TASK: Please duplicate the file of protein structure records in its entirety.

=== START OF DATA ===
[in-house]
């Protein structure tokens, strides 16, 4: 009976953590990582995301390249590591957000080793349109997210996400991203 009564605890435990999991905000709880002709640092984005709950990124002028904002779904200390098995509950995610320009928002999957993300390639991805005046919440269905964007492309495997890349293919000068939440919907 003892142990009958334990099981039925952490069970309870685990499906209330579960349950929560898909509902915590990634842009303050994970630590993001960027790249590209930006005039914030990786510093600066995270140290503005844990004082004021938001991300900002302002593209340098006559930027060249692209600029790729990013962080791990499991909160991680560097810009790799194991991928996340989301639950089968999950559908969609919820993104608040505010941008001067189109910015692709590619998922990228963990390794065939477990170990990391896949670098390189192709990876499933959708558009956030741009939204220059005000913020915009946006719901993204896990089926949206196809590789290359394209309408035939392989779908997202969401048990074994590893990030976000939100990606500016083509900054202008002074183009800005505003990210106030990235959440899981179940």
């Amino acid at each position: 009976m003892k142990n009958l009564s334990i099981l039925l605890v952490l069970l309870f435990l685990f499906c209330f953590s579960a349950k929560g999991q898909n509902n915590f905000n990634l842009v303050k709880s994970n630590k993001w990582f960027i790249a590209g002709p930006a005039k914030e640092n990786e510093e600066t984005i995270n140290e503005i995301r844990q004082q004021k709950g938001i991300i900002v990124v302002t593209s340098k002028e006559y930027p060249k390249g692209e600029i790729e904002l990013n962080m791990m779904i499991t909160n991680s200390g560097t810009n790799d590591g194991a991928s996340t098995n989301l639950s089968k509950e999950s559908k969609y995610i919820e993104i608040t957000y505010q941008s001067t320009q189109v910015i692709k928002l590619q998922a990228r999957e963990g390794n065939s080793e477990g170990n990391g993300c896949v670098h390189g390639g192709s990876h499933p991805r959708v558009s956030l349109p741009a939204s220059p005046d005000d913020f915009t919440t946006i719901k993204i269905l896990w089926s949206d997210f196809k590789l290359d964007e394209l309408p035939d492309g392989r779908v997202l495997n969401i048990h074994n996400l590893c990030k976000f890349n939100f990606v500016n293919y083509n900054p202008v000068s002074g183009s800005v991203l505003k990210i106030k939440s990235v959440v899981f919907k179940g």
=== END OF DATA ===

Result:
[in-house]
């Protein structure tokens, strides 16, 4: 009976953590990582995301390249590591957000080793349109997210996400991203 009564605890435990999991905000709880002709640092984005709950990124002028904002779904200390098995509950995610320009928002999957993300390639991805005046919440269905964007492309495997890349293919000068939440919907 003892142990009958334990099981039925952490069970309870685990499906209330579960349950929560898909509902915590990634842009303050994970630590993001960027790249590209930006005039914030990786510093600066995270140290503005844990004082004021938001991300900002302002593209340098006559930027060249692209600029790729990013962080791990499991909160991680560097810009790799194991991928996340989301639950089968999950559908969609919820993104608040505010941008001067189109910015692709590619998922990228963990390794065939477990170990990391896949670098390189192709990876499933959708558009956030741009939204220059005000913020915009946006719901993204896990089926949206196809590789290359394209309408035939392989779908997202969401048990074994590893990030976000939100990606500016083509900054202008002074183009800005505003990210106030990235959440899981179940």
């Amino acid at each position: 009976m003892k142990n009958l009564s334990i099981l039925l605890v952490l069970l309870f435990l685990f499906c209330f953590s579960a349950k929560g999991q898909n509902n915590f905000n990634l842009v303050k709880s994970n630590k993001w990582f960027i790249a590209g002709p930006a005039k914030e640092n990786e510093e600066t984005i995270n140290e503005i995301r844990q004082q004021k709950g938001i991300i900002v990124v302002t593209s340098k002028e006559y930027p060249k390249g692209e600029i790729e904002l990013n962080m791990m779904i499991t909160n991680s200390g560097t810009n790799d590591g194991a991928s996340t098995n989301l639950s089968k509950e999950s559908k969609y995610i919820e993104i608040t957000y505010q941008s001067t320009q189109v910015i692709k928002l590619q998922a990228r999957e963990g390794n065939s080793e477990g170990n990391g993300c896949v670098h390189g390639g192709s990876h499933p991805r959708v558009s956030l349109p741009a939204s220059p005046d005000d913020f915009t919440t946006i719901k993204i269905l896990w089926s949206d997210f196809k590789l290359d964007e394209l309408p035939d492309g392989r779908v997202l495997n969401i048990h074994n996400l590893c990030k976000f890349n939100f990606v500016n293919y083509n900054p202008v000068s002074g183009s800005v991203l505003k990210i106030k939440s990235v959440v899981f919907k179940g």